Although the town was not chartered until the year 1803, yet the first house was built in 1793, by Dea. Martin Adams, on the place now owned by Alfred Himes. Mr. Adams came to Newport from St. Johnsbury. He was soon joined by others, so that in 1800 there were , in town, eleven families, viz. John Prouty, Nathaniel Doggett, Abel Parkhurst, Amos Sawyer, Luther Chapin, James C. Adams, Abraham Horton, Nathaniel Horton, Simon Carpenter, Enos Bartlett and Joseph Page, Martin Adams having, in the meantime, removed to Stanstead, where he resided a few years and then returned to Newport.

 

          It is said that these settlers came down the river from Barton, and were induced to locate on the banks of the lake from the fact that the frost had not destroyed the vegetation here, while on the hills around, every thing had been killed by the cold.

 

          Since the forests have been cut down there is, probably, less difference in this respect than formally, yet, at the present time, frequently heavy frosts do not come until October. In the year 1800, there were but 60 acres of cleared land in the town. There were 6 yoke of oxen and no horses. The early settlers obtained much of their food from the lake and forest. Venison and trout, which are now costly luxuries, were then plenty and would hardly command any price at all. Money was almost unknown, but there was little need for it. The men procured, by their own exertions, food for their family, while the women spun and wove wool and flax for clothing.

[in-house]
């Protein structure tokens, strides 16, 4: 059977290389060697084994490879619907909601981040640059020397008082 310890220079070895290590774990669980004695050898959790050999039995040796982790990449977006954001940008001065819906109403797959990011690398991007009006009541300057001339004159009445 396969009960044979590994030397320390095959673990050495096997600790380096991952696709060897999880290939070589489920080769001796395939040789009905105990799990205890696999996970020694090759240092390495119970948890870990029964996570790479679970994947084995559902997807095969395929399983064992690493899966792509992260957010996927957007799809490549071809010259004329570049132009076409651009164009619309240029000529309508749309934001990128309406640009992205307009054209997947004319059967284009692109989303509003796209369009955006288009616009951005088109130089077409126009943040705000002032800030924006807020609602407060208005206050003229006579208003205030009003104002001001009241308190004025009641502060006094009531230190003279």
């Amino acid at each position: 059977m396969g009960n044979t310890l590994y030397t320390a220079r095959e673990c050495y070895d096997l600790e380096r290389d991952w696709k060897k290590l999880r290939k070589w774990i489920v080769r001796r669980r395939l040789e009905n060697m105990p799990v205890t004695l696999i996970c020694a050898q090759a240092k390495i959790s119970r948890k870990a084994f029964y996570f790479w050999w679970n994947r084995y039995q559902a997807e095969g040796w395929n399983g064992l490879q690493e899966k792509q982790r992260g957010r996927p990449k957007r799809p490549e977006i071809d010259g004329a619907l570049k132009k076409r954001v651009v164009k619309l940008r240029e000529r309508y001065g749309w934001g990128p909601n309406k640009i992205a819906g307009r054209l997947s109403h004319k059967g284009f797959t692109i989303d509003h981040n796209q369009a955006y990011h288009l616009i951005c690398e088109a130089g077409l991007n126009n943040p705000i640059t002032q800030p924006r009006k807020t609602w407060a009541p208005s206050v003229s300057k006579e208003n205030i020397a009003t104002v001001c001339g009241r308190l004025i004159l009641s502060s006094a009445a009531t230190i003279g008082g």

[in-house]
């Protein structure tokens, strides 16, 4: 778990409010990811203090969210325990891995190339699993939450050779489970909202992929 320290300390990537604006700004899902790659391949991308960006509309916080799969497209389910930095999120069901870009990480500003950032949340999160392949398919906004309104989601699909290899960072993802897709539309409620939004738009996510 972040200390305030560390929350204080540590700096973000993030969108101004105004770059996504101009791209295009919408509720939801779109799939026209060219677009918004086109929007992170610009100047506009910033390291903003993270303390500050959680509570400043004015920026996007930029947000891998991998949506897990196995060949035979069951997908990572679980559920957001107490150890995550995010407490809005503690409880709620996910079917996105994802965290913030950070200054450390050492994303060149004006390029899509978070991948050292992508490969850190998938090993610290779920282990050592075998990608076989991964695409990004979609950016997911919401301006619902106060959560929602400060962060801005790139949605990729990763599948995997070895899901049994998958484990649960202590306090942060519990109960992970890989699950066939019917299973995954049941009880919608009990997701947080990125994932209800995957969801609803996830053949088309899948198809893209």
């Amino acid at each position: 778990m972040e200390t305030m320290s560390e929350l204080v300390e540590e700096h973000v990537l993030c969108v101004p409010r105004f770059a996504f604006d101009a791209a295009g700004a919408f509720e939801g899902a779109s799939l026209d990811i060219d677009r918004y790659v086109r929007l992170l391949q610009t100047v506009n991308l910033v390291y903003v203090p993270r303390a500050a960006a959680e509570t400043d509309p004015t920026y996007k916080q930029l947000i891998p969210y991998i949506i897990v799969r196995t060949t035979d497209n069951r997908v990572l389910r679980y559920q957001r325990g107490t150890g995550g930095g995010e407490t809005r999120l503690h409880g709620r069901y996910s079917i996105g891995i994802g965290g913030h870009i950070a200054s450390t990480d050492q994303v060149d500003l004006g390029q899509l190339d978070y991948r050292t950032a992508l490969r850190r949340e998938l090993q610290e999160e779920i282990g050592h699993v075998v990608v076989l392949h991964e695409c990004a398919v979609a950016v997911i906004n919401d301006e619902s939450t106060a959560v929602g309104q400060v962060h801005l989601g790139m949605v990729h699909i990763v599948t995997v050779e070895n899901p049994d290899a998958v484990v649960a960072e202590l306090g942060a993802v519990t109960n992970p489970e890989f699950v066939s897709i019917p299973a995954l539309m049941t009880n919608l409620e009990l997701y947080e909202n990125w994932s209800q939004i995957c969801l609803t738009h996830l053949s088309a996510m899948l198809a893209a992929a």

The Name of the Town

          Originally Duncansboro, it was changed to Newport in the fall of 1816, though why it was called Newport we are uninformed. At or about the same time a part of Coventry called Coventry Leg, extending from Coventry proper to the lake, was annexed, as also that part of Salem which lay on the west side of the lake, in which is now situated Newport Village.

 

Schools

          School district No. 1 was organized Nov. 17, 1807. The first school house was built of “hewed timber, six inches thick, 32 feet long, 18 wide” and the sum appropriated for it was “forty dollars to be paid in labor, boards, shingles, nails, glass, etc.”

          June 1, 1818, voted to raise a tax of fifteen dollars fifty cents to be paid into the treasury in the month of January next in grain, for the purpose of building a stone chimney in the school house in district No. 1. A special town meeting was called Feb 23, 1819, to see if the town would accept the chimney. In 1800, however, the sum of $5.00 was voted “for the use of schooling.” In 1801 and 1802, $10.00 were raised for the support of a school, so that it is probable there was some sort of a school held before the school house was built. The present number of school districts, whole and fractional is sixteen.

 

          The first newspaper here was started. May 20, 1803, by Charles C. Spaulding, who was both editor and publisher. It was called the “Newport News.”